AMMAN Kidnappers freed Jordan's ambassador to Libya and he said on his arrival home on Tuesday that in exchange his government had sent back to Tripoli a Libyan Islamist militant who had been serving a life sentence for a bombing plot.
Jordan's foreign minister said the envoy's release was arranged in contacts with Libyan authorities, not with the kidnappers. But some Jordanian officials voiced concern at the precedent the handover of the militant could set for Amman, an important U.S. ally in the fight against al Qaeda.
A Libyan foreign ministry spokesman told al-Nabaa television channel that militant Mohammed Dersi was back in Libya. Asked repeatedly whether Dersi was in prison or free, he said only: "Dersi is in Libya and he is fine."
Jordanian Ambassador Fawaz al-Itan was kidnapped last month by Libyan gunmen who demanded an Islamist militant be freed from a Jordanian jail in exchange for the diplomat's release.
Fawaz al-Itan told well-wishers including Jordan's prime minister on arrival at Amman airport that he had been swapped for Dersi, who he said had been removed from a maximum-security Amman prison and flown to Libya.
"The swap was concluded in a very civilized way. I shook Dersi's hand and welcomed his release and arrival in Libya," said Itan, adding that he was treated well by his captors.
Dersi and several other Qaeda suspects were jailed for life in 2007 for plotting to blow up Amman airport.
Jordanian Foreign Minister Nasser Joudeh denied any swap had been negotiated with the kidnappers, saying Itan's release had was part of a legal arrangement struck with Libyan authorities.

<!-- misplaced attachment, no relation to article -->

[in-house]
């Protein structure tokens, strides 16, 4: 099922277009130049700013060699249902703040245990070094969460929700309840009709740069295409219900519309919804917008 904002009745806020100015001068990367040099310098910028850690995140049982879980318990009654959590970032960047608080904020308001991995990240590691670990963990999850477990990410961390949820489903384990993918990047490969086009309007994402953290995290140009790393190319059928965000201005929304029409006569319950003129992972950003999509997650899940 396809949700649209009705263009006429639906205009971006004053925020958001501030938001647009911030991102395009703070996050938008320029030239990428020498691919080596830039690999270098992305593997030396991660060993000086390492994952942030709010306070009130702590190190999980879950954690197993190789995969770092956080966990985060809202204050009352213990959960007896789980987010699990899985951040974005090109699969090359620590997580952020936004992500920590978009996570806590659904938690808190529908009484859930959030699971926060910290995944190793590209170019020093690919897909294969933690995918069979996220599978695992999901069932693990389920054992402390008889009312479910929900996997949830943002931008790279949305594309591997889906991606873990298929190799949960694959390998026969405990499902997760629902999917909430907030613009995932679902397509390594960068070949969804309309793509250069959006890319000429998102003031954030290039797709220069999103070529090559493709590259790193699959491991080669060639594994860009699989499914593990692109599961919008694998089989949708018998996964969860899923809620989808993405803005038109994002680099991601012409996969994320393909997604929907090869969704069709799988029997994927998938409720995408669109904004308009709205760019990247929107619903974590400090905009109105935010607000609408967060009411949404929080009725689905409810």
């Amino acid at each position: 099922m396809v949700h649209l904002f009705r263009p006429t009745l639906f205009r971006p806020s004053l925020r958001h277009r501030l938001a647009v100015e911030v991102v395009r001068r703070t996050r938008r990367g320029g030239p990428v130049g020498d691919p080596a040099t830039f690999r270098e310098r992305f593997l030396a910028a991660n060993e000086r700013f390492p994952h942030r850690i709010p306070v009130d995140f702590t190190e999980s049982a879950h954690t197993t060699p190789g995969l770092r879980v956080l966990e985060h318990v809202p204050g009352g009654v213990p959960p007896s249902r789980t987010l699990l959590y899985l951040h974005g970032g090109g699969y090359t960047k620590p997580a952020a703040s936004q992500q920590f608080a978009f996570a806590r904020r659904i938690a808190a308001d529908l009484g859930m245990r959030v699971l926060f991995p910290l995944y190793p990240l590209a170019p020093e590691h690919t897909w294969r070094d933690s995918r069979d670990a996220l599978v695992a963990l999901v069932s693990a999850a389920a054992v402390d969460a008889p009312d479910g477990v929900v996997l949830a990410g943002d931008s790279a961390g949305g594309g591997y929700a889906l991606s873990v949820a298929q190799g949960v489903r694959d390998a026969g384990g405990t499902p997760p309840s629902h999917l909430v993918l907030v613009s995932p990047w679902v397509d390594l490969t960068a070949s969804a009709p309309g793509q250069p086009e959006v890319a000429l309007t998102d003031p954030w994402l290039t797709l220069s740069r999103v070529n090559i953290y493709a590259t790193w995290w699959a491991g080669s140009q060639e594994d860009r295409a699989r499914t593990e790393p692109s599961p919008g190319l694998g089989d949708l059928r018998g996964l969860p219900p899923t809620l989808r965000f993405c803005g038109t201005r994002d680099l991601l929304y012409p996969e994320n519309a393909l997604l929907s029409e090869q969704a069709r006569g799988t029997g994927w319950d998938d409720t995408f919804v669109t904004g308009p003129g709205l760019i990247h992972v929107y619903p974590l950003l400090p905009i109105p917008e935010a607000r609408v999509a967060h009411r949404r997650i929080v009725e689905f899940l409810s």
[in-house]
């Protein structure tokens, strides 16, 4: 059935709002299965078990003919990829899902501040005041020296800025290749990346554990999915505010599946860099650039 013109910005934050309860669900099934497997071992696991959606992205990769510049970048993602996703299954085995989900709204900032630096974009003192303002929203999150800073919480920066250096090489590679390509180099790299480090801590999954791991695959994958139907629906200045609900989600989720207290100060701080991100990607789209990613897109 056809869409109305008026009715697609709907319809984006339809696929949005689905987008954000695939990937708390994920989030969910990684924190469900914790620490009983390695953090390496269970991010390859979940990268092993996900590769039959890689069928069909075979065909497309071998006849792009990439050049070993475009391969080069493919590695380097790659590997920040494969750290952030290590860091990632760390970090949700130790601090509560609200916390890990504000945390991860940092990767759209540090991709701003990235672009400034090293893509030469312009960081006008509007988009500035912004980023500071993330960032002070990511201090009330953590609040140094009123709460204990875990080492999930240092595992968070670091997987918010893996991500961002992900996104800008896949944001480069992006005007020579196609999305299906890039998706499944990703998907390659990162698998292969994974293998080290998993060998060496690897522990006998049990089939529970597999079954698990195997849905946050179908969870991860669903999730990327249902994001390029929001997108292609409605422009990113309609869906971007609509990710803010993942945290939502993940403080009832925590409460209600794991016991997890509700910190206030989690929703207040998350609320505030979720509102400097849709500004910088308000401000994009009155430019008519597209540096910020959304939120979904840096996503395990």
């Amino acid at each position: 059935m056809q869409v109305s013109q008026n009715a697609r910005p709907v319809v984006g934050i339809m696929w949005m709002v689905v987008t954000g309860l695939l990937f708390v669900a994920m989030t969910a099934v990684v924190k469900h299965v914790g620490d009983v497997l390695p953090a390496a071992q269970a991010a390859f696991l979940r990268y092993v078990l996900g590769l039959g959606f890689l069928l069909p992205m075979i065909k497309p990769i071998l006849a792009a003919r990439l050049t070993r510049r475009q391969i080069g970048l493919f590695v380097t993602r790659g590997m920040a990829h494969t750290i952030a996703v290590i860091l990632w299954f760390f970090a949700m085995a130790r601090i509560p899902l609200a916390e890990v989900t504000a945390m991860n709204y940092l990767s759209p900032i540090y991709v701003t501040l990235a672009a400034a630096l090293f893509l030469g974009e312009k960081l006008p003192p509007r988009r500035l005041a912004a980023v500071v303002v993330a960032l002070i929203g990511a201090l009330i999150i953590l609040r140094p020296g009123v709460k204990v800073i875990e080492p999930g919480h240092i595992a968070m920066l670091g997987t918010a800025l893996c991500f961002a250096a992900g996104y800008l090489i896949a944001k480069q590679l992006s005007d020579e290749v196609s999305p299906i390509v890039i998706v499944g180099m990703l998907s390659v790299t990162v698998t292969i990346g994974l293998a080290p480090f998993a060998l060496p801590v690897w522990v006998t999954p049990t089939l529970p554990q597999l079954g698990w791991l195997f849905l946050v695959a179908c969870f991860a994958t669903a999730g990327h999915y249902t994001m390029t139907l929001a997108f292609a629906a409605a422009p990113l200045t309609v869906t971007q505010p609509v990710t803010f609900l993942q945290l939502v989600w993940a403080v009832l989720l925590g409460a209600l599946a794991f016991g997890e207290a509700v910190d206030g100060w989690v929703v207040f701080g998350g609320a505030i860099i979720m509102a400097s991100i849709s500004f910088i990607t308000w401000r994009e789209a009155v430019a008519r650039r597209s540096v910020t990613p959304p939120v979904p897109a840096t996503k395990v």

"There was no exchange or swap or deal," he told reporters.
Judicial sources said Amman had been quietly working out a face-saving deal that initially aimed to return Dersi to Libya to serve the remainder of his sentence at home.
But the kidnappers insisted on Dersi's immediate release, leaving Jordanian authorities with little alternative, according to the sources. "Yes we saved the life of Itan but the political cost of succumbing to the demands of terrorists in future might be higher," said a Jordanian official who requested anonymity.
Analysts said that agreeing to the kidnappers' demand could set a risky precedent for the U.S.-aligned Arab kingdom, which has been at the forefront of covert operations against militant Islamists in the Middle East.
Some Jordanian officials privately expressed worry that the release of a jailed al Qaeda militant would raise the danger to Jordanian targets abroad by emboldening other militants.
The kingdom has some high-profile radical Islamists in its jails, including cleric Abu Qatada who was deported from Britain, and Mohammad Maqdisi, a fundamentalist theorist.
Kidnappings have become commonplace in widely lawless Libya, with foreign diplomats often the targets used to press for the release of Libyan militants jailed overseas.
(Additional reporting by Ulf Laessing in Tripoli, Editing by Mark Heinrich)